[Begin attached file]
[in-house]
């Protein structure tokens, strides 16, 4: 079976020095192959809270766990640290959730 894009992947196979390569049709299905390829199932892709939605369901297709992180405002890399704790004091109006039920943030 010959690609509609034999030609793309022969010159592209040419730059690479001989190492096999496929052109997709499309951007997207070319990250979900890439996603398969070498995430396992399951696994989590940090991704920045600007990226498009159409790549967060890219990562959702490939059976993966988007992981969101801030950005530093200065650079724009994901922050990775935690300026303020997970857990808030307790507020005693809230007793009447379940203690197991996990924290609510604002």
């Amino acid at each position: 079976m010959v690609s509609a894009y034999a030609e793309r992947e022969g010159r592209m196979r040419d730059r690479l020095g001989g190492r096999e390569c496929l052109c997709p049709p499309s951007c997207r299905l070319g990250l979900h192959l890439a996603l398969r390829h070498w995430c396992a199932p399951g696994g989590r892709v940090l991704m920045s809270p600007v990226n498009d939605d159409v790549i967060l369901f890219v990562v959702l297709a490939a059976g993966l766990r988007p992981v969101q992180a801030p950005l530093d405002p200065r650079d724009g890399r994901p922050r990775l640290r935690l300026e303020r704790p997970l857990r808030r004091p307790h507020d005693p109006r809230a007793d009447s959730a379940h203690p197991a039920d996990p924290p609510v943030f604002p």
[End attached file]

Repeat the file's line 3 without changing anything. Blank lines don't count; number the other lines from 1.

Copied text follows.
């Amino acid at each position: 079976m010959v690609s509609a894009y034999a030609e793309r992947e022969g010159r592209m196979r040419d730059r690479l020095g001989g190492r096999e390569c496929l052109c997709p049709p499309s951007c997207r299905l070319g990250l979900h192959l890439a996603l398969r390829h070498w995430c396992a199932p399951g696994g989590r892709v940090l991704m920045s809270p600007v990226n498009d939605d159409v790549i967060l369901f890219v990562v959702l297709a490939a059976g993966l766990r988007p992981v969101q992180a801030p950005l530093d405002p200065r650079d724009g890399r994901p922050r990775l640290r935690l300026e303020r704790p997970l857990r808030r004091p307790h507020d005693p109006r809230a007793d009447s959730a379940h203690p197991a039920d996990p924290p609510v943030f604002p």